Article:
Cauliflower pairs well with strong flavors like cumin, basil, mustard, thyme, and turmeric. Cauliflower is a cruciferous vegetable that is available year-round and can be prepared a variety of ways. Cauliflower comes in many different varieties with colors like green, orange, and purple in addition to the well-known white color. Cauliflower is said to have originated in ancient Asia and be staple in King Louis XIV's court in the 16th century. Although introduced to North America in the 1800's, cauliflower was not commercially available until the 1920's.
Cauliflower is high in glucosinolates which are compounds that help prevent cancer and give off the sulfurous smell when cooking. Cauliflower contains sulforaphane which helps protect eye health and reduce blindness, cataracts, and macular degeneration.
- Fiber important for digestive health and keeps you feeling full
- Vitamin A: good for vision
- Vitamin C important for immune system, healthy skin, and wound healing
- Folate important for preventing neural tube defects and may help prevent cancer
- Potassium helps lower blood pressure and helps muscles contract
How to Shop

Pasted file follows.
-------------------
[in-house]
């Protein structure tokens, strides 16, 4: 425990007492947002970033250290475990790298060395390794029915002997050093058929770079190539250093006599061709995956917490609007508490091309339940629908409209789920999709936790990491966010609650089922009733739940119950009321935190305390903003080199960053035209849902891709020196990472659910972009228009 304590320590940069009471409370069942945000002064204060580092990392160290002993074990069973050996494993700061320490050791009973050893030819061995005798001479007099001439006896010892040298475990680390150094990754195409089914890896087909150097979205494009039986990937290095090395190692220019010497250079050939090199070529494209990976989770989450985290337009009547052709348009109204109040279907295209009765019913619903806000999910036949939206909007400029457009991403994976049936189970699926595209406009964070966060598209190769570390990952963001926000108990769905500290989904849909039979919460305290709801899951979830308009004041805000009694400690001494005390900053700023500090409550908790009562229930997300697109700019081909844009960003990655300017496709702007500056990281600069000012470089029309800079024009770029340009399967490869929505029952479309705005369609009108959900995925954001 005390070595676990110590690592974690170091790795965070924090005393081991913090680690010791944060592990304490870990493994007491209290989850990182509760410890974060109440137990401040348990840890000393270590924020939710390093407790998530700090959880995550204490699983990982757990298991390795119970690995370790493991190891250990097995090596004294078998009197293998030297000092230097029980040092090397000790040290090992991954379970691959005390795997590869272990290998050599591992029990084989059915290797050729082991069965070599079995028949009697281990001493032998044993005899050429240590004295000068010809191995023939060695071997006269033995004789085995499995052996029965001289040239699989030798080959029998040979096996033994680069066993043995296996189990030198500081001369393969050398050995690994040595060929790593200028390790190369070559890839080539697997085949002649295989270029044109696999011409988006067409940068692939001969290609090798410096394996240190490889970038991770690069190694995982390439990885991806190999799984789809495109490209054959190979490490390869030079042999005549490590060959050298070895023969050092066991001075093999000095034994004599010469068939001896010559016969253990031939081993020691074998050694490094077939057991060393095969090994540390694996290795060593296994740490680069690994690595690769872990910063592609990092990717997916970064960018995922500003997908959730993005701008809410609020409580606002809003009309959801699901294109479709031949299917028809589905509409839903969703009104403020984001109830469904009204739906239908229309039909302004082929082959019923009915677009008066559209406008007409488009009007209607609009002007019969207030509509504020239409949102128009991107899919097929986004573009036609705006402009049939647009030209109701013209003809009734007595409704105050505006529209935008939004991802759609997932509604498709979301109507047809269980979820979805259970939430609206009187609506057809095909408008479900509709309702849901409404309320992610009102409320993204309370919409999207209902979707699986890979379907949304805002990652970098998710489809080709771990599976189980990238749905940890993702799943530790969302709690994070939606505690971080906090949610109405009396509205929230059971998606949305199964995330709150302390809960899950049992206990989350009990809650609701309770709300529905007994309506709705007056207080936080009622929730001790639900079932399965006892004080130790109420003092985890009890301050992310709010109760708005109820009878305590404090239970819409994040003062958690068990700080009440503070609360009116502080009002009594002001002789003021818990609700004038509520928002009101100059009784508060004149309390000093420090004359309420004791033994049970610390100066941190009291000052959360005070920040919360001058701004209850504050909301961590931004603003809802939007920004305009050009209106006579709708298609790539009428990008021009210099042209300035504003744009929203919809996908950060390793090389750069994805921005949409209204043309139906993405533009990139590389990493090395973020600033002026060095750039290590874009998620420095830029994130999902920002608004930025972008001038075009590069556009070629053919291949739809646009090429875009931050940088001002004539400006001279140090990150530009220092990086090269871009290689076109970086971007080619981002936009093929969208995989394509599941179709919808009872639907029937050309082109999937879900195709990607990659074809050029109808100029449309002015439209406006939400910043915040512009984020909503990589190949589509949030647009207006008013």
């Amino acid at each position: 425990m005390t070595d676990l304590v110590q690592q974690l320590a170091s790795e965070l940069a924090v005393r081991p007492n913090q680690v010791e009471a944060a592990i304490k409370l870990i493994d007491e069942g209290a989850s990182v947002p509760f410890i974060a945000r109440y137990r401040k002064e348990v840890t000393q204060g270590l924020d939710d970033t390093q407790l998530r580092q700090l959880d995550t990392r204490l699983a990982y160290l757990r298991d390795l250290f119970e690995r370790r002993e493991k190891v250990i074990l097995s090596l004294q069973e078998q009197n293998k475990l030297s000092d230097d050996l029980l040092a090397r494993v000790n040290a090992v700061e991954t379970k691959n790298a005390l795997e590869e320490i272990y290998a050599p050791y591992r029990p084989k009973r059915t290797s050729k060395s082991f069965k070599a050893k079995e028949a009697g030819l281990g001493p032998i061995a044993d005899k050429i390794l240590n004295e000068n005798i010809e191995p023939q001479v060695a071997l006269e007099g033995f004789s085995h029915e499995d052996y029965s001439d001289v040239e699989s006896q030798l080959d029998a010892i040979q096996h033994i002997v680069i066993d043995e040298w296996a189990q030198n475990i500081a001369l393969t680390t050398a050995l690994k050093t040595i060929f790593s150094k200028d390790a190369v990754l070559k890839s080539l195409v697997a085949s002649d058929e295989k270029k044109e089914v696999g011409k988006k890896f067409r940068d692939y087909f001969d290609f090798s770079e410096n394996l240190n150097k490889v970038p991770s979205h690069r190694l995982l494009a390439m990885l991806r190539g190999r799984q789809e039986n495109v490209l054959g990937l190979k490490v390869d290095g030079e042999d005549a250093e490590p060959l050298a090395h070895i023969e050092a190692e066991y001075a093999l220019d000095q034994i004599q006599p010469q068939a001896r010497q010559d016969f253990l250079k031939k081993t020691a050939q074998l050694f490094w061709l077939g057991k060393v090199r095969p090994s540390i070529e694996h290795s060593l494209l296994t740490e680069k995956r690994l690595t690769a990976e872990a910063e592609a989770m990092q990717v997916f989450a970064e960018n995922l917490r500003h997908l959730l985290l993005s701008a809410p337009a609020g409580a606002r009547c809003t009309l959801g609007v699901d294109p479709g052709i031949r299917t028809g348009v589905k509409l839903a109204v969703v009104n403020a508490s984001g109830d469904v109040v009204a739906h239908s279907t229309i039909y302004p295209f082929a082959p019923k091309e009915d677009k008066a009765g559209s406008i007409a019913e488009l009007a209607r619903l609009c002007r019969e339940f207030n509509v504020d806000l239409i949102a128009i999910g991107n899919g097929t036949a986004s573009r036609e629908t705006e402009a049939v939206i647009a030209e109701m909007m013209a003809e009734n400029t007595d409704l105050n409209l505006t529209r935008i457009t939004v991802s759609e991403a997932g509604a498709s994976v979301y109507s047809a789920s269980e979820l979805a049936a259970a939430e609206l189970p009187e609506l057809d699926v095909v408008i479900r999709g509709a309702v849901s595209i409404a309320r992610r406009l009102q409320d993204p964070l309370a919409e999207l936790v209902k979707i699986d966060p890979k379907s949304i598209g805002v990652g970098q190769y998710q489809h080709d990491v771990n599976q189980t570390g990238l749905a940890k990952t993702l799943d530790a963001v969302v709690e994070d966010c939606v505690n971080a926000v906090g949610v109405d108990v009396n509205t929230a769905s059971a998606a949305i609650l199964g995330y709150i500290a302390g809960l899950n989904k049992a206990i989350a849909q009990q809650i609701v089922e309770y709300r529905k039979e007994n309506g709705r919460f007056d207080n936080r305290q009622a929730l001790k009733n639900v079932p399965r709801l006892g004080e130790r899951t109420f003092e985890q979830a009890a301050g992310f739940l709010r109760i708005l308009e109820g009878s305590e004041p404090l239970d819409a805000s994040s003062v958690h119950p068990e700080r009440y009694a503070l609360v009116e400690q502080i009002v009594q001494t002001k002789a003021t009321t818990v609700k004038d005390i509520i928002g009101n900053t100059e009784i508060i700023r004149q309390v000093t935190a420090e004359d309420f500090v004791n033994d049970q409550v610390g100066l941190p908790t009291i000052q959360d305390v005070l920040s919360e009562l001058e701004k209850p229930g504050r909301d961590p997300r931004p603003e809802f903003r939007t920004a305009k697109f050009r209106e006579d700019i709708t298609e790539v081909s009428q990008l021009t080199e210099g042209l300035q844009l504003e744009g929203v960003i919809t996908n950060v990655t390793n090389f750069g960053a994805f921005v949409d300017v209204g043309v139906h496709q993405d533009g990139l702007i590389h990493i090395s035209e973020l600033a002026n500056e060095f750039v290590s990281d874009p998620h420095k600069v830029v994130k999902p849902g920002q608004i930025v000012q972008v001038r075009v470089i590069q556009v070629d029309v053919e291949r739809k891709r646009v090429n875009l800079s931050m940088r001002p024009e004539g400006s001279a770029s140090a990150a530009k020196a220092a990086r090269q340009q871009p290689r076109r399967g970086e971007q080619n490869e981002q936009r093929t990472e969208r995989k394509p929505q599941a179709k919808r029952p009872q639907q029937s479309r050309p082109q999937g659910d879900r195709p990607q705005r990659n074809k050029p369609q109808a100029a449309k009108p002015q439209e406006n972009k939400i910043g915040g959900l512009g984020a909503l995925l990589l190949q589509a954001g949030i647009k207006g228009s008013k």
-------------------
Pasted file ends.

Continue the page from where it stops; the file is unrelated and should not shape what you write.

Choose cauliflower that has a creamy white color with densely packed florets free of blemishes, brown spots, or wet spots. If the cauliflower has a strong smell, it is past its prime. If the leaves are still attached, they should be vibrantly colored and fresh. Cauliflower is available year-round, although its peak season is Fall.
How to Grow
Cauliflower does best in fertile soil that is constantly moist. Plant seeds 3-6 inches apart and up to 1/2 inch deep. Cauliflower requires consistently cool temperatures to grow, preferably around 60 degrees Fahrenheit and at least 6 hours of sun per day. After the head is around 2-3 inches in diameter, begin blanching process. The cauliflower will be ready to harvest 7-12 days after blanching.
How to Store
- Store cauliflower head in a plastic bag in the refrigerator for up to a week. For long-term storage, you can freeze or pickle cauliflower heads.